Thursday, April 28, 2011

First Few Days

Hello Everyone!

We had a great day today at Las Obras Hospital. We divided up into different sections - with some students staying with pediatric patients, some with adult patients, and some with orthopedic patients. The patients ranged from those that live at the hospital to those that come in for treatment on a outpatient basis. Students and faculty alike are trying our best to step in where we are needed. Some students were even able to go to a rural school for children who are unable to participate in regular classroom education due to their disabilities.

Below are some pictures from our first few days. Unfortunately, it is not always possible to document our experiences at Las Obras Hospital or at the rural clinic due to patient and Guatemalan therapist preference. However, we are learning so much and the experience has already been amazing.

Above is a picture of the student house; and the faculty house is right across the courtyard. With fountains, open air, indoor verandas, and a rooftop terrace, we couldn't ask for better accommodations. Since Antiqua has become extremely touristy, it is common to have "Americanized" hotels and accommodations. However, those who work here are extremely poor and could never afford housing this extravagant. Most live in rural communities and bus in to town to work.

Above is a picture of Las Obras Hospital at night. The architecture is beautiful and the benefits that Las Obras offers the community are endless. The hospital runs primarily on donations and volunteers, with most patients living there.

Above is Timiteo, a man who owns a plot of land on the coffee farm in San Miguel Escobar. Here he is very proud of our toasted coffee beans. I say "our" coffee beans since some of the students helped peel and toast the beans.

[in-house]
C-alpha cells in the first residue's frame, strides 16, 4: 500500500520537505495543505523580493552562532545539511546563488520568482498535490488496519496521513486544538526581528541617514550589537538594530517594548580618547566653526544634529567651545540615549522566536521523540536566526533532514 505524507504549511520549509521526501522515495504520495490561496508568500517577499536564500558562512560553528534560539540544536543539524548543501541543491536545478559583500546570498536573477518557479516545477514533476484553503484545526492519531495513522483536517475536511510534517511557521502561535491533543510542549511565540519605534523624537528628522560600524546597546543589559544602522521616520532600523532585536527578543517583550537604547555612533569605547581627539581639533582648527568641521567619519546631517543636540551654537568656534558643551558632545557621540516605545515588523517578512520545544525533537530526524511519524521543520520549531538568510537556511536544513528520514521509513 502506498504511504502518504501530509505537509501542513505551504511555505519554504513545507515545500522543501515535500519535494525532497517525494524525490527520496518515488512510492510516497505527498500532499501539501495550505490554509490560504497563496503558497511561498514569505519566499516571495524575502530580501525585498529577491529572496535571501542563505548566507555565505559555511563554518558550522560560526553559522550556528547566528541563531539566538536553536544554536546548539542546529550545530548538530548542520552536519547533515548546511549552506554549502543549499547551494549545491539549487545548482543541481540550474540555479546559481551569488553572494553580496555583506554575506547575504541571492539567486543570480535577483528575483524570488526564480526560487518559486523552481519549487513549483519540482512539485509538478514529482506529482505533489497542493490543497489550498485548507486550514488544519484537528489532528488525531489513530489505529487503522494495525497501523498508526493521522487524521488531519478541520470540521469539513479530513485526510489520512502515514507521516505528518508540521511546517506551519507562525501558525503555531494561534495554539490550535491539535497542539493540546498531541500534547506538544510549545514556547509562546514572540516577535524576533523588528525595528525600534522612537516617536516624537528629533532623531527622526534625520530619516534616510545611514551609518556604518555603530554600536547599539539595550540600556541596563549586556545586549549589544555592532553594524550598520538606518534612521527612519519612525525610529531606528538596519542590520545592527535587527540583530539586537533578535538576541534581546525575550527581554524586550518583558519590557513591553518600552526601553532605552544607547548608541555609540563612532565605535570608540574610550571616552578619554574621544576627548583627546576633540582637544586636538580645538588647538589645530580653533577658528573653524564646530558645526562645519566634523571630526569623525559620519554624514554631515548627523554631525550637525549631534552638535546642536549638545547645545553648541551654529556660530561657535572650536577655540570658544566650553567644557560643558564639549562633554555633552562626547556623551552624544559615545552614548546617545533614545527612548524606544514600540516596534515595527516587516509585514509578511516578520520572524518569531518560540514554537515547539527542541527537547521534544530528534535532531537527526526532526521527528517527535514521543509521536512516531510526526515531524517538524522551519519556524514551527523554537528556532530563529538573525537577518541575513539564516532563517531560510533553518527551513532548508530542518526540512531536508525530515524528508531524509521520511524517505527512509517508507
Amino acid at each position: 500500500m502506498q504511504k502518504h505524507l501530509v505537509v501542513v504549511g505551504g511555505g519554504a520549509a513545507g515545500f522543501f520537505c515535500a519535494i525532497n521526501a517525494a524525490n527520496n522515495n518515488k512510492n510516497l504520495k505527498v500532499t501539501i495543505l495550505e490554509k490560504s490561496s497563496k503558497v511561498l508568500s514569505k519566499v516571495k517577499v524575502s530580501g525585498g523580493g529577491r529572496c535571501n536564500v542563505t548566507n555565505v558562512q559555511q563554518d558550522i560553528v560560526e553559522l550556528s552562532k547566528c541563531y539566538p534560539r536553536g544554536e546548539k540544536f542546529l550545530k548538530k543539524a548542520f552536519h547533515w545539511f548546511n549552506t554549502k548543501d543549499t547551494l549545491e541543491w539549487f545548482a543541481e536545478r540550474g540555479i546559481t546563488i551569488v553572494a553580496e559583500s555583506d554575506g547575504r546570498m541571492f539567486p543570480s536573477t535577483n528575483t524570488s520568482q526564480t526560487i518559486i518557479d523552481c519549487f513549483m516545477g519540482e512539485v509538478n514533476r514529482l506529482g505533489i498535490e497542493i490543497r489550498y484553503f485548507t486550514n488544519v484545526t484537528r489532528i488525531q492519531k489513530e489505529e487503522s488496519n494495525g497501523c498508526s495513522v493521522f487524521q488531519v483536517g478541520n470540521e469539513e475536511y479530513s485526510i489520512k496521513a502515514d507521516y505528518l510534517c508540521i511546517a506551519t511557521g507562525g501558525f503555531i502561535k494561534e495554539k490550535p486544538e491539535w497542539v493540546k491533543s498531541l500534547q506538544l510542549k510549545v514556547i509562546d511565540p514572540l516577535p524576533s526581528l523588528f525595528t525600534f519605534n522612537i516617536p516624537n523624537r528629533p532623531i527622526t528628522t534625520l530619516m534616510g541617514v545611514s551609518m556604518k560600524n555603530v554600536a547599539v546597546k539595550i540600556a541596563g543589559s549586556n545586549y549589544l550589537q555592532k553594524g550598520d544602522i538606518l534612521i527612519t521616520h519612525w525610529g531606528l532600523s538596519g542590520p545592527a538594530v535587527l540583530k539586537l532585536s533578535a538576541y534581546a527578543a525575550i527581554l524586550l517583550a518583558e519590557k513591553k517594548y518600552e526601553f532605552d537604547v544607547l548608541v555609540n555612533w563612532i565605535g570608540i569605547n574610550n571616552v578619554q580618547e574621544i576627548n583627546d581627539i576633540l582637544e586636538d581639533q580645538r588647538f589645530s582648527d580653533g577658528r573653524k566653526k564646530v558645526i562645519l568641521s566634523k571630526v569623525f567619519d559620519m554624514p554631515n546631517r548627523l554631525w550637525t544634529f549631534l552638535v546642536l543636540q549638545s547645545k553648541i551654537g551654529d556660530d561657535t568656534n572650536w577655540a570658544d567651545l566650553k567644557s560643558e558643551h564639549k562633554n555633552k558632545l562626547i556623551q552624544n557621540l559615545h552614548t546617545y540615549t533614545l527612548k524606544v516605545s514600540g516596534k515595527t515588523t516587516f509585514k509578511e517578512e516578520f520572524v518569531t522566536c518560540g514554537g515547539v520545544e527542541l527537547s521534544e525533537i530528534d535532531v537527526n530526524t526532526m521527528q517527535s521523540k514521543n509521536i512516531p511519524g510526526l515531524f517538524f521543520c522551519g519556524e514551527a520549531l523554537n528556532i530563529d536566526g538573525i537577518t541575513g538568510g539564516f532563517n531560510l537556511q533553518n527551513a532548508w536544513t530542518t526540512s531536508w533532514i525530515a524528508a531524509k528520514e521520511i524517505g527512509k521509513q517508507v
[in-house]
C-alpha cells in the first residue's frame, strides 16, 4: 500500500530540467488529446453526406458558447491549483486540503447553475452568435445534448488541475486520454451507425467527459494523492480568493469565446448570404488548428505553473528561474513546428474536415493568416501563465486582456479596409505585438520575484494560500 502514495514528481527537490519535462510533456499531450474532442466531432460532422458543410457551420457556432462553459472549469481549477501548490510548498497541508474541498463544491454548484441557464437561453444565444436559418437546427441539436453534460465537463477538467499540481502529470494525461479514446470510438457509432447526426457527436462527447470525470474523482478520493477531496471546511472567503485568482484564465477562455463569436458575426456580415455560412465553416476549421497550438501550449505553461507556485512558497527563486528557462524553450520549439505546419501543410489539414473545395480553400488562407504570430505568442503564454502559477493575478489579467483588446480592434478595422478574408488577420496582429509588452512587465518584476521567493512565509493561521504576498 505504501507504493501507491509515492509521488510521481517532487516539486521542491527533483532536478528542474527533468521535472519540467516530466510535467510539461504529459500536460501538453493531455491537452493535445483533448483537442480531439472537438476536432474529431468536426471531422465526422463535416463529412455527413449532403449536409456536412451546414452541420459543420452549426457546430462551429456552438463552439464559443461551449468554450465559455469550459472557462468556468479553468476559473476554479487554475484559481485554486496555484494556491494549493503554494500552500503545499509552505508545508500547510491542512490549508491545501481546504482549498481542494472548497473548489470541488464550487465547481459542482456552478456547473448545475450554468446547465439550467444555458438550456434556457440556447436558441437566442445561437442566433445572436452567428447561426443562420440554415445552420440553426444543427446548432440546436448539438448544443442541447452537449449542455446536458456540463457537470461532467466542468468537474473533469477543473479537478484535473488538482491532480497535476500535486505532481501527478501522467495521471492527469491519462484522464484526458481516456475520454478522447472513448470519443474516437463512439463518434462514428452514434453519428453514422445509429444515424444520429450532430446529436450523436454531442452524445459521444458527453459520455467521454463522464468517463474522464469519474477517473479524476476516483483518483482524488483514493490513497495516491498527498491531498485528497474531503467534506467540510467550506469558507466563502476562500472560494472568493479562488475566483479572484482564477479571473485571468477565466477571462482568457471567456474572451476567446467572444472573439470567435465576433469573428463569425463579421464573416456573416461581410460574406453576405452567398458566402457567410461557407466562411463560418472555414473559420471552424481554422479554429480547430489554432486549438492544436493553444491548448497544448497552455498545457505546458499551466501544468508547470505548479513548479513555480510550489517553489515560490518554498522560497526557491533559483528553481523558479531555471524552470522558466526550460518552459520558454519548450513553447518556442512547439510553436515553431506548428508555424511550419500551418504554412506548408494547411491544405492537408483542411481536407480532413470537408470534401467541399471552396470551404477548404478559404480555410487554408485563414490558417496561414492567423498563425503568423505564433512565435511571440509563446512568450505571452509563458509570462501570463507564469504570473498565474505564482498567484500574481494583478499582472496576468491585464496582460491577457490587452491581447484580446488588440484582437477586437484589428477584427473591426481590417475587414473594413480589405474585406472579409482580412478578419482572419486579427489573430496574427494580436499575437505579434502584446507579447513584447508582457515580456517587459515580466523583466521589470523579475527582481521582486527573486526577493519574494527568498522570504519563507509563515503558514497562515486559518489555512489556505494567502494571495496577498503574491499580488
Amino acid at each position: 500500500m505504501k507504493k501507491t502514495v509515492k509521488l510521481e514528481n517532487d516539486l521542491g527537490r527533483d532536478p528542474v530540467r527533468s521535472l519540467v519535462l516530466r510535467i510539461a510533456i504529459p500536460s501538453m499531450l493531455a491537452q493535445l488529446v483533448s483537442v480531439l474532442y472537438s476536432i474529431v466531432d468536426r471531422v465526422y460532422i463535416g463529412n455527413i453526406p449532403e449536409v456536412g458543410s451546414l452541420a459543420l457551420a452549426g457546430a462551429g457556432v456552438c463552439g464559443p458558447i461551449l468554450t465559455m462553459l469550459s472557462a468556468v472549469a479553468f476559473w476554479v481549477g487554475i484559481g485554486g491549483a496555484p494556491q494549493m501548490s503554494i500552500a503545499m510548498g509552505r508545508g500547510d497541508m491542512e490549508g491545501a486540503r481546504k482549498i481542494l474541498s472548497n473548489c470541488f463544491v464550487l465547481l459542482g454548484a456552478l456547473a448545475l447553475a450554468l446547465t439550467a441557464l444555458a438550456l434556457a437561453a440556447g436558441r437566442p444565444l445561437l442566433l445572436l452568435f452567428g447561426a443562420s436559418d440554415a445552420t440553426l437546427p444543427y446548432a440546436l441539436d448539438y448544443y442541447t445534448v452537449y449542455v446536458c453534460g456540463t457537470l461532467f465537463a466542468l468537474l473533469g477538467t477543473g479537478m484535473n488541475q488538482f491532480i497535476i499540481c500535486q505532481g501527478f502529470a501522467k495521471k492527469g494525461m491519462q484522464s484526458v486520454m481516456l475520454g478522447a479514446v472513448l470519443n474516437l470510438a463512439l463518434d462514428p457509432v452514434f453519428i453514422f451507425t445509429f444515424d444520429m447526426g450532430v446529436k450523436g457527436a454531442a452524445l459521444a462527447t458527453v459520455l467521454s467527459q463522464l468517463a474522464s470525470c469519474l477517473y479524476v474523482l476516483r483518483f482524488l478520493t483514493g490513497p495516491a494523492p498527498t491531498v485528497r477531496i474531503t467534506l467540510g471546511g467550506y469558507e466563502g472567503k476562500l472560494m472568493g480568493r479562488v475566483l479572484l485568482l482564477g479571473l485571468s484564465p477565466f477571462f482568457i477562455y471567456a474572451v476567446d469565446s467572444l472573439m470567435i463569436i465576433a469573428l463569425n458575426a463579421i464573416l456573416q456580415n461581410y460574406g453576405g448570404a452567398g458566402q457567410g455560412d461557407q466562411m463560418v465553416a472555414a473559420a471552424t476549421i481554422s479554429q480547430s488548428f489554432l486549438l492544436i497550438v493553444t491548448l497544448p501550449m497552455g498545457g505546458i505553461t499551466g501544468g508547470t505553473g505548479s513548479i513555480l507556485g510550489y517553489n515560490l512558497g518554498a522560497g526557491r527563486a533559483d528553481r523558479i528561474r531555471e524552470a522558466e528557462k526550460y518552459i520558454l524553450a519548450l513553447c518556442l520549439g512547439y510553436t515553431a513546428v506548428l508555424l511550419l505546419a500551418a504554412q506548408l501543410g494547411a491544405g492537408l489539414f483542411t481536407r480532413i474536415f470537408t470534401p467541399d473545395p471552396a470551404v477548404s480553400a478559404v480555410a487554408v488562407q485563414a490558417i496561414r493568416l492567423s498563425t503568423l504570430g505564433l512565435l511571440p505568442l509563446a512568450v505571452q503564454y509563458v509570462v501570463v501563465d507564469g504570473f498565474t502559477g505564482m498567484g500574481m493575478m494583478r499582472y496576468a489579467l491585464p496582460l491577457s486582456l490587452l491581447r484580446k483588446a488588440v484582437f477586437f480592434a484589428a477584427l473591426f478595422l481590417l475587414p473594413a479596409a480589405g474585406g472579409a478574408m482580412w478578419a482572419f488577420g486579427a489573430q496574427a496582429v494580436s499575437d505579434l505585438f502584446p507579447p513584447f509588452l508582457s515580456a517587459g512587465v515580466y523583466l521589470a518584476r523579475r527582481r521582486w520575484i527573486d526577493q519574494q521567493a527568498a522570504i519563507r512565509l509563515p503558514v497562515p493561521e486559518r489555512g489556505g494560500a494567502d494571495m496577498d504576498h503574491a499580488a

Above Timeteo's wife is demonstrating how to grind the coffee beans on a traditional Mayan grinder. Many students helped with this process too. Although Timeteo took us on a tour and educated us on his business, the only cost was to buy one pound of coffee! You can purchase coffee from Timeteo at

Above is a Guatemalan mother with her son Hugo at the rural school for children with disabilities. Due to lack of resources, this dedicated mother has to carry her son to school daily. The benefits offered at this rural school are extensive. Not only is it run solely on volunteers, but the children are offered therapies that they would never receive otherwise.

In just a day, our group of physical therapists and physical therapy students may have not been able to make lasting changes in individual patients, but we were able to teach both Guatemalan therapists and mothers therapy techniques and functional positioning. However, what we have learned from the Guatemalan therapists, the parents, and the patients is invaluable and we have learned just as much from them or more!

Thanks for reading!

1 comment:

  1. We have loved reading of your work and adventures. The photos are an especially nice compliment to your report. We are so proud of all of you. Thank you for allowing us to share this wonderful experience with you.
    Tony & Becky Gore